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Double disaster strikes Indonesia

The+President+of+Indonesia%2C+Joko+Widodo%2C+walks+around+the+city+of+Palu.+The+previously+lively+city+has+been+demolished+to+sandy+earth+by+the+7.5+magnitude+earthquake+and+18-foot+tsunami+that+slammed+the+area+on+September+28%2C+2018.
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Double disaster strikes Indonesia

The President of Indonesia, Joko Widodo, walks around the city of Palu. The previously lively city has been demolished to sandy earth by the 7.5 magnitude earthquake and 18-foot tsunami that slammed the area on September 28, 2018.

The President of Indonesia, Joko Widodo, walks around the city of Palu. The previously lively city has been demolished to sandy earth by the 7.5 magnitude earthquake and 18-foot tsunami that slammed the area on September 28, 2018.

Wikipedia

The President of Indonesia, Joko Widodo, walks around the city of Palu. The previously lively city has been demolished to sandy earth by the 7.5 magnitude earthquake and 18-foot tsunami that slammed the area on September 28, 2018.

Wikipedia

Wikipedia

The President of Indonesia, Joko Widodo, walks around the city of Palu. The previously lively city has been demolished to sandy earth by the 7.5 magnitude earthquake and 18-foot tsunami that slammed the area on September 28, 2018.

Izzi Graham, Staff Reporter

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They say that lightning never strikes the same place twice; however, it most certainly did in the city of Palu, on the island of Sulawesi. At 18:03 local time on the 28 of September 2018, a devastating 7.5 magnitude earthquake rattled the Indonesian island Sulawesi, followed by a massive 18-foot tsunami that barreled towards Palu. Six years ago, the Indonesian government installed over 20 floating tsunami detection units. These technologically advanced buoys identify changes underwater that signal an incoming tsunami. The 21 floating tsunami detection units proved useless after having been damaged or stolen. An early warning was released following the earthquake, which predicted a tsunami of 1.6 to 9.8 feet and recommended that people evacuate. Unfortunately, the earthquake had destroyed the cellphone towers in the area, and the warning rendered useless. No sirens were in place along parts of the coast in Palu, diminishing the possibility of alerting the 600,000 inhabitants of the community to what was to come.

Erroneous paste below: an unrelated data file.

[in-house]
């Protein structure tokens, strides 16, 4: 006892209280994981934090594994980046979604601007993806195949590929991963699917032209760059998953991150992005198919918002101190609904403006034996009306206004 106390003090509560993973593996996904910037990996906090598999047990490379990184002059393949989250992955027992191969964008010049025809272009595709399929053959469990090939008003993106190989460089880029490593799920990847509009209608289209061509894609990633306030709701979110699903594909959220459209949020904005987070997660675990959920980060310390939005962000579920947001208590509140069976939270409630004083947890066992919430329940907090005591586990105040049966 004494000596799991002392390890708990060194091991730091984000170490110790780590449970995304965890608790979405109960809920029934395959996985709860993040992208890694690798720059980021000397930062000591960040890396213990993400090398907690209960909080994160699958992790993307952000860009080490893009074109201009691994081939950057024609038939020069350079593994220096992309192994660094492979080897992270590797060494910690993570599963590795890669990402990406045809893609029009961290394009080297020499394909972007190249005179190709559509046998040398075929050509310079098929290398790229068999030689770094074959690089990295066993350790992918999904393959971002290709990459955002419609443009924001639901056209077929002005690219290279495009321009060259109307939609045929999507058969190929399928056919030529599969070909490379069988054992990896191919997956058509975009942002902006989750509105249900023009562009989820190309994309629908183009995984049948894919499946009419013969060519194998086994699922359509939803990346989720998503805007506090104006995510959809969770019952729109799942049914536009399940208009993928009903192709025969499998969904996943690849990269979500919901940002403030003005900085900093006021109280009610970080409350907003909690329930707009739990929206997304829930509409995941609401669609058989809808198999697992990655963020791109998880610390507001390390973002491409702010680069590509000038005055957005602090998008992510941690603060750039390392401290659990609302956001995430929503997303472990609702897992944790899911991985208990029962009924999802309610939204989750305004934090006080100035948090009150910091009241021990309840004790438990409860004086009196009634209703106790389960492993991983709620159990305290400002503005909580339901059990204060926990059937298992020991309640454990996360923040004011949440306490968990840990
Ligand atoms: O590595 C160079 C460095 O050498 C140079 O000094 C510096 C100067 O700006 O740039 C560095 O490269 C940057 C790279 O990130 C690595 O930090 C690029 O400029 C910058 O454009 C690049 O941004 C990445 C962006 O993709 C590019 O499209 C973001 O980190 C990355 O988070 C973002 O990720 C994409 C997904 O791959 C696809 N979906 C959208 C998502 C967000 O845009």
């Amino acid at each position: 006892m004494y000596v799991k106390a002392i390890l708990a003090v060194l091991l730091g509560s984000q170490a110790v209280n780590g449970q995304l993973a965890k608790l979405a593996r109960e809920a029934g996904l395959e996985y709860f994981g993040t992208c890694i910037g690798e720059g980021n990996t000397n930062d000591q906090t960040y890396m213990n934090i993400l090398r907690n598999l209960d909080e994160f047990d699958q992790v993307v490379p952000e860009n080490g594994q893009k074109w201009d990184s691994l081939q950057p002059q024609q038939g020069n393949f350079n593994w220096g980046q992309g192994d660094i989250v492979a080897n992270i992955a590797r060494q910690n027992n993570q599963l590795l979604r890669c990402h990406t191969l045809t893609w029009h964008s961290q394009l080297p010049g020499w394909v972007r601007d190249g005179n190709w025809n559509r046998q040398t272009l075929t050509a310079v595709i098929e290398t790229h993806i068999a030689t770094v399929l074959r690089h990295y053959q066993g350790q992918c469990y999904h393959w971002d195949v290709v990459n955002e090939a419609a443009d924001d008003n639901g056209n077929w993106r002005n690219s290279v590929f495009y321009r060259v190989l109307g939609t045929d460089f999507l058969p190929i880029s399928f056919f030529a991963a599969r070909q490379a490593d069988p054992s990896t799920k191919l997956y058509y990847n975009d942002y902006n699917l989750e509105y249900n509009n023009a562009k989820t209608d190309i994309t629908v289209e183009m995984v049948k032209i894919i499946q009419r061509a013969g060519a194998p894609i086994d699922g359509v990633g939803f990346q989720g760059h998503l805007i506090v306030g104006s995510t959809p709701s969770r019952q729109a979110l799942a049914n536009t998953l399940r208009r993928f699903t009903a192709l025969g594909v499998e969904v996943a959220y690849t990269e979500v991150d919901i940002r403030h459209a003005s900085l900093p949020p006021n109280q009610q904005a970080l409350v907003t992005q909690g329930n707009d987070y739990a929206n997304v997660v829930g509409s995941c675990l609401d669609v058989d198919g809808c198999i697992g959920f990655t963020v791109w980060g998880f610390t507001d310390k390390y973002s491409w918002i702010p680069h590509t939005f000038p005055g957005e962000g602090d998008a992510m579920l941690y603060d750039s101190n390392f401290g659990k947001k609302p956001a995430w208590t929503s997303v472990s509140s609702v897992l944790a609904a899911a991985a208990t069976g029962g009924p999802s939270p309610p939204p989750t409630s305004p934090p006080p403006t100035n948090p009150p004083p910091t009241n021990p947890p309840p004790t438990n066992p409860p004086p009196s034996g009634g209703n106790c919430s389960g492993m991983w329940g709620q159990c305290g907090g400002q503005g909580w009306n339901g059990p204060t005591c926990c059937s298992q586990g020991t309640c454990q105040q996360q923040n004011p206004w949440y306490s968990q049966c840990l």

Eleven minutes after the earthquake shook the entire island of Sulawesi, three colossal tsunami waves slammed into the city of Palu. Immediately, the casualty rate coming from the twin natural disasters began to rise exponentially. Indonesia’s disaster agency has reported that the death toll from the earthquake and tsunami is currently at 1,763 and is expected to rise. No one has been found alive since the third day of search and rescue efforts, and 638 people remain officially missing. However, this number may be much higher, as the smaller cities surrounding Palu are inaccessible and without power. 2,549 people were injured in the earthquake and tsunami along with 70,821 displaced from their homes. Around 66,000 homes and other buildings were either damaged or destroyed when the natural disasters hit. Currently, 141 temporary camps are providing shelter. According to Environmental Science teacher Mr. Blough, “Having so little time between the earthquake and the tsunami, as well as the lack of preparation, amplified the amount of damage and the death toll that these twin disasters presented. Recovery efforts take time whenever natural tragedies occur, especially when a less economically developed country, such as Indonesia, is affected. These areas do not have access to the  means for restoration required when such a catastrophe hits..” Efforts to aid the country with recovery and recuperation are currently underway in the island of Sulawesi.

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Izzi Graham, Staff Reporter

Hey there Cat Talk readers! My name is Izzi Graham, and I am a sophomore here at Millbrook. I'm really looking forward to my first year writing for the...

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Double disaster strikes Indonesia